Pro-life campaigners in the UK have been given a boost in recent days with the news that a doctor who was filmed allegedly agreeing to arrange abortions on gender grounds must now appear in a criminal court to face an allegation under the 1861 Offences Against the Person Act. Dr Prabha Sivaraman will appear in court next month.
The incident, which formed part of an undercover investigation undertaken by the Daily Telegraph in 2012, provoked shock among commentators in the UK, and strengthened the case for clarity on the law in this area.
Large abortion providers, like the British Pregnancy Advisory Service (providing around 60,000 abortions a year), disagree with the widespread acceptance that abortion for reasons of gender is illegal. Indeed, on their website, the BPAS continue to insist that abortions for reasons of gender is not illegal because the law is silent on the matter.
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That could be about to change thanks to a motion recently brought before the Houses of Parliament by a cross-party alliance which would declare for once and for all that gender-based abortion is illegal and does not fall within the grounds allowed under the 1967 Abortion Act.
The motion was passed overwhelmingly by 181 to 1 and it now goes forward for a second reading in January 2015. For now, it offers huge hope to pro-life campaigners that the sickening practice of gender-based abortion will become a thing of the past.
Insisting that a doctor must come before a court and answer charges in this way is a new departure in the UK. The case is a private prosecution brought by a pro-life campaigner after the Crown Prosecution Service decided against charging Dr. Sivaraman and another doctor involved in the same undercover investigation.
Ireland has seen its fair share of cases where health workers have found to be acting in a less than exemplary matter. The Irish Family Planning Association (IFPA), an affiliate of International Planned Parenthood, is a main offender. It is now over two years since an undercover operation revealed the dangerous advice being given to women in their clinics. IFPA counselors told women they could falsify their medical records, telling doctors they had had a miscarriage instead of an abortion. They coached women on how to source and order illegal abortion pills, treating their health and wellbeing in a reckless manner when those women were at their most vulnerable.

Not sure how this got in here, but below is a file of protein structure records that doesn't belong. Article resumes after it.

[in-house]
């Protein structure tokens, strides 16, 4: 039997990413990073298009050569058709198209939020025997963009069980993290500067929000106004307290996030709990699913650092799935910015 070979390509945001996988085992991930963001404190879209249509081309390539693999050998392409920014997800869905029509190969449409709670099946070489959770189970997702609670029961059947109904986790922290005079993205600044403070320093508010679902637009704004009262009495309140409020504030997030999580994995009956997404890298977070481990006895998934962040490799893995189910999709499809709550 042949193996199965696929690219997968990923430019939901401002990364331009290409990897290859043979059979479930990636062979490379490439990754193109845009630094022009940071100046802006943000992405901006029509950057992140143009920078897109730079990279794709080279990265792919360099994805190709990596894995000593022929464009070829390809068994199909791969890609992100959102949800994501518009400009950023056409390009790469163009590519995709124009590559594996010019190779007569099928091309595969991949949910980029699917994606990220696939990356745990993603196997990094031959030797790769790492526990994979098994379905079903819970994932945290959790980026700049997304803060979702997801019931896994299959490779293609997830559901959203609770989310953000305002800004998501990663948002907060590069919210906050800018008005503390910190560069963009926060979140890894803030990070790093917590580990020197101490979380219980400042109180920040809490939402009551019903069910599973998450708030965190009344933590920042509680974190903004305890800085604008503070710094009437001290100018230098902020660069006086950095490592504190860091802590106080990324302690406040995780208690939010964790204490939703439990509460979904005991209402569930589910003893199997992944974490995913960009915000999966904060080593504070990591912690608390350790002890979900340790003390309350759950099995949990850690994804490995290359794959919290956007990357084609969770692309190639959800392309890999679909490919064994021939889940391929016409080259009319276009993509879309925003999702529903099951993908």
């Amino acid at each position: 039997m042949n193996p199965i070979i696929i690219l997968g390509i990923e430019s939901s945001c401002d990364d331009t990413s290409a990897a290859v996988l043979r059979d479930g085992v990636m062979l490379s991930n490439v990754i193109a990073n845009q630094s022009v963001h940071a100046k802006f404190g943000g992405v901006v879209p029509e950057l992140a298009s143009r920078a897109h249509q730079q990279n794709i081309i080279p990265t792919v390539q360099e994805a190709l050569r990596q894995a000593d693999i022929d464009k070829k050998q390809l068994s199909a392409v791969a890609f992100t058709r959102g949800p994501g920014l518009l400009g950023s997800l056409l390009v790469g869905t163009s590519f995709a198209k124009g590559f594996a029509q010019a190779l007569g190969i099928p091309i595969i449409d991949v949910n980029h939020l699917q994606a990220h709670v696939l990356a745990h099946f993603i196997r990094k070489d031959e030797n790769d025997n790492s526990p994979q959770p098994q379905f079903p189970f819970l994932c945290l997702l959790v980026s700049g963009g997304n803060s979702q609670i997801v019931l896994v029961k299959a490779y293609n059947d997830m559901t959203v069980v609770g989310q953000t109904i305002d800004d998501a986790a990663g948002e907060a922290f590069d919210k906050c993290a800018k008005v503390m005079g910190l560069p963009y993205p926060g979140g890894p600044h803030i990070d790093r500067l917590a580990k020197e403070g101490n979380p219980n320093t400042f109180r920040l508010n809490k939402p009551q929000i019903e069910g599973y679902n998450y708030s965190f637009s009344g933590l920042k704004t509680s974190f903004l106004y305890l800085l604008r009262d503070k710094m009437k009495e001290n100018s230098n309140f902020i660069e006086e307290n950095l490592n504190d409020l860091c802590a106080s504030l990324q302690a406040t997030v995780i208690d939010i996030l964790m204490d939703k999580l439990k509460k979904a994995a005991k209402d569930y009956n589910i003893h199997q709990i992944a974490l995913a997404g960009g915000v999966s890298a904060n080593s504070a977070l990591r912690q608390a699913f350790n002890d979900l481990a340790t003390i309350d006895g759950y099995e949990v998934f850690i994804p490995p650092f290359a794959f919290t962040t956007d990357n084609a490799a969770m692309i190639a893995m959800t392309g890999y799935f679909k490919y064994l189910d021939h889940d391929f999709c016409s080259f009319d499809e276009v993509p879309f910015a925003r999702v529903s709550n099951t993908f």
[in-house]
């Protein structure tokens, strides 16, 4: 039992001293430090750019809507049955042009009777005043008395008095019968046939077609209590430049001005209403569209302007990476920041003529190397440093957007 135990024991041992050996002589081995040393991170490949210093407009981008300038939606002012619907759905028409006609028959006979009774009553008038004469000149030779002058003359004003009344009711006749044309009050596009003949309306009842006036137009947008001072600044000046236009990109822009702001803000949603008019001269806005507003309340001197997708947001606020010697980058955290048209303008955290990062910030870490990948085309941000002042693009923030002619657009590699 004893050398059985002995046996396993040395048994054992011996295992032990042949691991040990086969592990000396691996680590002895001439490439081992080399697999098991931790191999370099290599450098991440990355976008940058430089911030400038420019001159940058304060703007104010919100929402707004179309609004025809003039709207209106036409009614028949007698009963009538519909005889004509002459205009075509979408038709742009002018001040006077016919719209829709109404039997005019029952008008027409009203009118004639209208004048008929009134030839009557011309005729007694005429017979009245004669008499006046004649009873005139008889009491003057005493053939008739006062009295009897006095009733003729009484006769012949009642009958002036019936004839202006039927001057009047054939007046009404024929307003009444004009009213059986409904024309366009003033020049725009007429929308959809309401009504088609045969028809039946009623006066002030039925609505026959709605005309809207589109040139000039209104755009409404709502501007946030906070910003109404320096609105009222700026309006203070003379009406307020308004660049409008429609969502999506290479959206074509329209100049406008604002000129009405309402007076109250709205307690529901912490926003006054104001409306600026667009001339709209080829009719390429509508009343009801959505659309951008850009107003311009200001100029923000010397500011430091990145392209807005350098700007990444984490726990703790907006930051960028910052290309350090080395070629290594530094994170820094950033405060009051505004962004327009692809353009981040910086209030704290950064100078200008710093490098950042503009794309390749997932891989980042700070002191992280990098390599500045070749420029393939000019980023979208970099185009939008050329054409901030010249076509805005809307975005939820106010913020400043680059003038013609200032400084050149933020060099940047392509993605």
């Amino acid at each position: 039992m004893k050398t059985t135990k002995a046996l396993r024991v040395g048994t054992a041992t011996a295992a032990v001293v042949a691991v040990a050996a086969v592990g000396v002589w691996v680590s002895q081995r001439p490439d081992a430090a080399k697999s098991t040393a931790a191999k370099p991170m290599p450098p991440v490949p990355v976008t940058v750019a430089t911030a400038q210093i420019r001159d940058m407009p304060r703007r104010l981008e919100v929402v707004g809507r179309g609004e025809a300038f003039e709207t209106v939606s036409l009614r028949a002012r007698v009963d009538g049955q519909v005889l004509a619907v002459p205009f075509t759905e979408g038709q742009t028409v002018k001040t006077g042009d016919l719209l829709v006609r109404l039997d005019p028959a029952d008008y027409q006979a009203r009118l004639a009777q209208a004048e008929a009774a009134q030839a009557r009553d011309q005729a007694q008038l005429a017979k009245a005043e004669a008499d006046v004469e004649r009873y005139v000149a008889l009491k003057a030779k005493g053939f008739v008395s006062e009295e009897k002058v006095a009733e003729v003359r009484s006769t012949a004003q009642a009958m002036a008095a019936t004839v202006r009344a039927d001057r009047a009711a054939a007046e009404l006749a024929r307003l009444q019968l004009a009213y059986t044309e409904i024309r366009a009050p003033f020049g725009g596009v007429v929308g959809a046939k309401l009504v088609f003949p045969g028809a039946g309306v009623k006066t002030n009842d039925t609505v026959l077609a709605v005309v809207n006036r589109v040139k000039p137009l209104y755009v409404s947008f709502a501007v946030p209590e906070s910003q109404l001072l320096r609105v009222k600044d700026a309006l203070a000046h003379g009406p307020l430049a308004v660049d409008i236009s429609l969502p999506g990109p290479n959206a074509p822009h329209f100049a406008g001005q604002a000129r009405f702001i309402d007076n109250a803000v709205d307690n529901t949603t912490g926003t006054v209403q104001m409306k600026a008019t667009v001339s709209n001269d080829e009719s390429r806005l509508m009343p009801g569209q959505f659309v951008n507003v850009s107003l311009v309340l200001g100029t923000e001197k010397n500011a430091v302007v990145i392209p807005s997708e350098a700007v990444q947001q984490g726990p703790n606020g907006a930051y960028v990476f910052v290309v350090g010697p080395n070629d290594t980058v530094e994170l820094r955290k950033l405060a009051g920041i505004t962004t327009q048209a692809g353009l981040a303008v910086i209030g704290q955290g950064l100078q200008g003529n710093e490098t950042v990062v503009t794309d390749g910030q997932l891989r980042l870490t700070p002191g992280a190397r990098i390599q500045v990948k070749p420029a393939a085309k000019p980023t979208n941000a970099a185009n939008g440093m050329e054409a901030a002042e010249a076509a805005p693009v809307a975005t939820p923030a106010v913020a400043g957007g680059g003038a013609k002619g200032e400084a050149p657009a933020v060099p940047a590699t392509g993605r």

With the exception of one mainstream newspaper, all of the Irish media ignored the story of how the IFPA had misused the trust put in them by their clients. A Department of Health Investigation into these practices was announced in November 2012 and never reported. To this day, we don’t know exactly what advice is being given out.
When illegal practices were discovered in the UK, members of parliament were quick to act and organise a motion that would clarify the position into the future. The doctor at the centre of the allegations will be expected to explain her actions in a court of law.
Why are things so different in Ireland? There are some members of the Irish Parliament who are making valiant efforts to get answers on this issue but to date the Department of Health has not provided clear responses.
The IFPA should be no different to other health providers that are found to be breaching standards and suggesting that laws are broken. They must be held to account for their actions so that women are sure that when they attend state-funded clinics in Ireland, they are not putting their health at risk.